"...well the Bill was rushed through Parliament too quickly and the government -the Labour government -  delayed the Bill for much too long, they should have gopt on with it earlier and debated it earliler. But we had a decision at the end of this Parliament, should we try and stop this Bill altogether or should we allow it to go through, and there were important things in that Bill for a really important industry in Britain which is music and film, television, radio, and so we thought it was important to let the good bits of that Bill through, so that's exactly what we did..."


Gordon Brown's answer was (transcript by me):

"I think there's got to be a lot more debate about the digital policies of the future and I agree that more Parliamentarians have really got to debate all the issues. I know there's big issues about the sharing of data, and big issues about access to information, so I'm determined that when we are re-elected we will ensure that there is proper debate on all these issues to ensure that people's voices are heard"


Nick Clegg demostrated both knowledge of the Bill and of the issue that concerned citizens (transcript by me):

"The way that the DEB was rammed through Parliament, was a classic example of what's wrong with Westminster. It was rammed through after the election was called, in the dying days of the parliament,  in something called a wash-up. It wasn't a wash-up, it was a stitch-up - a stitch-up between Labour and Conservative MPs who've decided that you didn't deserve to have your representatives in Parliament properly looking at a Bill which might have very, very serious impact on the way that you use the Internet, the way that you have freedom to work on the Internet. That's why we say it should have been scrutinised properly, it should not have been rushed through in that way in the first place, at all. "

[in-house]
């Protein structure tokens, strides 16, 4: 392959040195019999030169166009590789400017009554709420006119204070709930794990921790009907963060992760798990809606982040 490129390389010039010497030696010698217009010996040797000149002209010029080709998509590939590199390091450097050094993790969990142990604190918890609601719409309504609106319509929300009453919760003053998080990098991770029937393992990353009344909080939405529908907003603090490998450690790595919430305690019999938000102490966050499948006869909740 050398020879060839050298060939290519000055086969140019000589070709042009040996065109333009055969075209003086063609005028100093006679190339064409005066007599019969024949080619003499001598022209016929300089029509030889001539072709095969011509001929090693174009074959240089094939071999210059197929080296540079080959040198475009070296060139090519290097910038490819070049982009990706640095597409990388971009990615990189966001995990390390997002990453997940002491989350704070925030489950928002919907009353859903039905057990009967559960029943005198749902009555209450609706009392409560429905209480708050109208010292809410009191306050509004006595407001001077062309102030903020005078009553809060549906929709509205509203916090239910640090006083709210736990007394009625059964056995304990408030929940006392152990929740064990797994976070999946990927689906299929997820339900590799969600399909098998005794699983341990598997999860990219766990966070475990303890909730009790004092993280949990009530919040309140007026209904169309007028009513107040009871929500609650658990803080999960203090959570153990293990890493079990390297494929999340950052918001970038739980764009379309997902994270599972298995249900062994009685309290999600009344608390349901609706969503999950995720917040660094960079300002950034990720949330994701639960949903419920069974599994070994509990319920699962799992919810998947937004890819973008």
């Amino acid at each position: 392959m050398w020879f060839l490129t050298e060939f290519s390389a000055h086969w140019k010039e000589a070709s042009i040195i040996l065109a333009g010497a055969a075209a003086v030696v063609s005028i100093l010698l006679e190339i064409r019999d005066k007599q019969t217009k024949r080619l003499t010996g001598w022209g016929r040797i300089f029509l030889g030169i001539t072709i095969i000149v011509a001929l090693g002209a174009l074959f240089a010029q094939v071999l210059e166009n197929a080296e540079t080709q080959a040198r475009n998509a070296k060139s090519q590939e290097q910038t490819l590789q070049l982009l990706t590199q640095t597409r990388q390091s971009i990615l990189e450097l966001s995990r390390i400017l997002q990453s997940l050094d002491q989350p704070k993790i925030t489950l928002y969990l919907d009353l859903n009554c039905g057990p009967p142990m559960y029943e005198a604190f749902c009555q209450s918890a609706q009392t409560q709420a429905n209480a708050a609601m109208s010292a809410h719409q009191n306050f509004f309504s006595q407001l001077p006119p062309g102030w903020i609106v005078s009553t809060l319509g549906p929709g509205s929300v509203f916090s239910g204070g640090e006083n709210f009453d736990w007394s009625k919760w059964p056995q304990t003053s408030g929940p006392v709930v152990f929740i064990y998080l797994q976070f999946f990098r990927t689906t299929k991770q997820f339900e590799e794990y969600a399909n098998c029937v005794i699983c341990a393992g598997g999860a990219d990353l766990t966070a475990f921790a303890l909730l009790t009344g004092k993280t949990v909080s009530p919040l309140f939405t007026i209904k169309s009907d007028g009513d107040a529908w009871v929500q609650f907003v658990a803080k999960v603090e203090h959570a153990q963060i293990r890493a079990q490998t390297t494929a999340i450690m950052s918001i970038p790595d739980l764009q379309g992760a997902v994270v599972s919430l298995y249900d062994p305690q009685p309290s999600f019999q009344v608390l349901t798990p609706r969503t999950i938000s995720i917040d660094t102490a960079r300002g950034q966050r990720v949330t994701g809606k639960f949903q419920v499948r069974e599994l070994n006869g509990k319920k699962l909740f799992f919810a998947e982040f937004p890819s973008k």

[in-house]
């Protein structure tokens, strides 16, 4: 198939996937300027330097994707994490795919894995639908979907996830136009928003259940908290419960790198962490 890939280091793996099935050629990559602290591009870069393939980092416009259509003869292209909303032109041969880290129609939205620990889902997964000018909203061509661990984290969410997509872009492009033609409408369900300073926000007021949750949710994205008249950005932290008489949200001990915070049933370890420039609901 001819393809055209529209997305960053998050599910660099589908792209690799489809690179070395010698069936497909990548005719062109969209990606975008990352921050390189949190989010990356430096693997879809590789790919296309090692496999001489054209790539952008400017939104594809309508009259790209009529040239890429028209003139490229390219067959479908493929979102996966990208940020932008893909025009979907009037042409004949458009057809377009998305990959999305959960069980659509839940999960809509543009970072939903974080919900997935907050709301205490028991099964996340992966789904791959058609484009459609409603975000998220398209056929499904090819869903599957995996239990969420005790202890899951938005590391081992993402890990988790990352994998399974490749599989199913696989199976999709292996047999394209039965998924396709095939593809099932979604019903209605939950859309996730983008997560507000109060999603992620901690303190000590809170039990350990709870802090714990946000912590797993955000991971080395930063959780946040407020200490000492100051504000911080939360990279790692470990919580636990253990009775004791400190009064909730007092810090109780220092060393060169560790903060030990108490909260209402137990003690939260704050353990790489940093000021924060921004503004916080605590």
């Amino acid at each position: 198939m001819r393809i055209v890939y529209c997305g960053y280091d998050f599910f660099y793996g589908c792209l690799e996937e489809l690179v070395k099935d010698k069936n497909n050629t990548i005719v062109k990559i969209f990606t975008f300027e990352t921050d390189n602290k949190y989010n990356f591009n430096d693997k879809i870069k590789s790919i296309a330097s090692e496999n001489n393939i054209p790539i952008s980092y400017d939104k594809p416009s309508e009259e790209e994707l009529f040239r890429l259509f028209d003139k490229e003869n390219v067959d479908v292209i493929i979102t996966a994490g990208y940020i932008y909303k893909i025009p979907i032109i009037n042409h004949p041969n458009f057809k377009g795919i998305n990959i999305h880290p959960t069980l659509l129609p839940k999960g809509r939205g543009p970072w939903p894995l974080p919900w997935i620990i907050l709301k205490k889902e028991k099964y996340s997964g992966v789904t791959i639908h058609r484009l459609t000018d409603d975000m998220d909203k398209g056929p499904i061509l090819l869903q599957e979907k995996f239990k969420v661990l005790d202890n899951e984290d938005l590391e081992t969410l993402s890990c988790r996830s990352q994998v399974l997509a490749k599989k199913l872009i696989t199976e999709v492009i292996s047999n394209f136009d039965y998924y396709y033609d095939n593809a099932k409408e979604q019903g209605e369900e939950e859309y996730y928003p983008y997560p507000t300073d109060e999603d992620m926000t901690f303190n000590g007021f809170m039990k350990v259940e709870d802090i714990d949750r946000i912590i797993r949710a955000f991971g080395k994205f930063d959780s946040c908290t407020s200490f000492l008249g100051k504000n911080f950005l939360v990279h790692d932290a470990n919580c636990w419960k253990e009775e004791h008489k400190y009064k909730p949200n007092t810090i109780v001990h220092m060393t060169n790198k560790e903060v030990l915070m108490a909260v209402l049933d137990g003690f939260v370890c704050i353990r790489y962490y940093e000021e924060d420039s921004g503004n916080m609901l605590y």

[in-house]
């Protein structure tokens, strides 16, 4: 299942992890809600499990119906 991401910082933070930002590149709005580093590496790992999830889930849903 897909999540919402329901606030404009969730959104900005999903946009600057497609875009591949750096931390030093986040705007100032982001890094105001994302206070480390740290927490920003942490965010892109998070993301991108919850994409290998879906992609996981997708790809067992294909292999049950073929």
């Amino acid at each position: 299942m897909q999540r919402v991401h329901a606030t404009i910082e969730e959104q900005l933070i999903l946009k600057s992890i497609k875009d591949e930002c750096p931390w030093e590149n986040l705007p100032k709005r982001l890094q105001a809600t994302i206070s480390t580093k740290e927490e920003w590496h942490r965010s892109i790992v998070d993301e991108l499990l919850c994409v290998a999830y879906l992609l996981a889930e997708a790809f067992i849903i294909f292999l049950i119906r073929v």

The YouTube Face Book Digital Debate: Brown, Cameron and Clegg answer your questions


The Digital Economy Bill became an Act on 8 April 2010 - just two days after the sham debate in the House of  Commons. 

View the Digital Economy Act here. 



This article is licensed under a Creative Commons Attribution Non-commercial-Share Alike 2.5 UK:England and Wales License. It may be used for non-commercial purposes only, and the author's name should be attributed. The correct attribution for this article is: Monica Horten (2010) David Cameron says music industry more important than democracy,  4 May 2010 .

Iptegrity in brief is the website of Dr Monica Horten. I’ve been analysing analysing digital policy since 2008. Way back then, I identified how issues around rights can influence Internet policy, and that has been a thread throughout all of my research. I hold a PhD in EU Communications Policy from the University of Westminster (2010), and a Post-graduate diploma in marketing.   I’ve served as an independent expert on the Council of Europe  Committee on Internet Freedoms, and was involved in a capacity building project in Moldova, Georgia, and Ukraine. I am currently (from June 2022)  Policy Manager - Freedom of Expression, with the Open Rights Group. For more, see About Iptegrity is made available free of charge for  non-commercial use, Please link-back & attribute Monica Horten. Thank you for respecting this.